“Sitt yo’ butt in dat noho ‘for’ you get da puke
thrown at yo’ head, ‘lil keikei!” The woman
teacher said to me when I
arrived late for Puka Shell Bracelett shop class at
King Kamehameha elementary school in Waianae on
the island of O’ahu, Hawai’i.
The teacher then said, “How much
you bring fo’ me t’day, keikei?”
I reached into my pakekes, but I had nothing but stinking pukas,
just like the shells that we gathered from da beach
the day befor’.
“Me sorry, Hoaaloah, gotta me pukas,
natta mor’.” I said.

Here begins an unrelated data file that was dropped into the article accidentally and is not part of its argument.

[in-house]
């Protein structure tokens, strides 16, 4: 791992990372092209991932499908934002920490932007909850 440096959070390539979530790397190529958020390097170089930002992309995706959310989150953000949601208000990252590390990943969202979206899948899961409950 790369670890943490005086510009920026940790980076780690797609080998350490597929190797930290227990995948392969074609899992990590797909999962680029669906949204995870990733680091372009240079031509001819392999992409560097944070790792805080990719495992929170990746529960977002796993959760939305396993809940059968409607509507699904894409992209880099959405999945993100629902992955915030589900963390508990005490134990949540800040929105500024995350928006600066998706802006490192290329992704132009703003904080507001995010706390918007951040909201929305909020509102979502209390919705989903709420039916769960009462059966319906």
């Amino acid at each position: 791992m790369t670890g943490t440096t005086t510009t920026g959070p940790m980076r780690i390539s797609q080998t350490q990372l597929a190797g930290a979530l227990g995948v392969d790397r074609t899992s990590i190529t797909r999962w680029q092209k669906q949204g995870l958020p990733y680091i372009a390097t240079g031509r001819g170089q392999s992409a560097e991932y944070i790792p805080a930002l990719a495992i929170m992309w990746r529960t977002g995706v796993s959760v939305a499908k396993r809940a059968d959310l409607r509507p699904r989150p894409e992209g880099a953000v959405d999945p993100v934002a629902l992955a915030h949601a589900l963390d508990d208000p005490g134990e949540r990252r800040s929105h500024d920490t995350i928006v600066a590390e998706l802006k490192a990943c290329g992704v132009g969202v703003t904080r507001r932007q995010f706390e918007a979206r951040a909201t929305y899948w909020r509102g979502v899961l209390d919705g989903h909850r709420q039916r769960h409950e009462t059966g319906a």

She scratched her chin, as if coming up with an idea.
“You bring yo’ iola t’morrow and it’d be kay kay, okay,
keikei?” she said.
“Okay.” I said.
The next day I brought my dog, Gunner, ge a good
iole. I gave the teacher a beautiful red pua also and she blush. She say,
“You a good boy, still yet, I t’ink.” and then
“Do you have an iole, too, lil keikei?”
I shook my head no and said “aole.”
“Then I bring you one tha ‘morrow and she
be good fun for you and Gunner.
I thanked her as I left.
Come again to learn dem letters an’ numbas, too, keikei. Aloha oe.”
she said and I said back to her,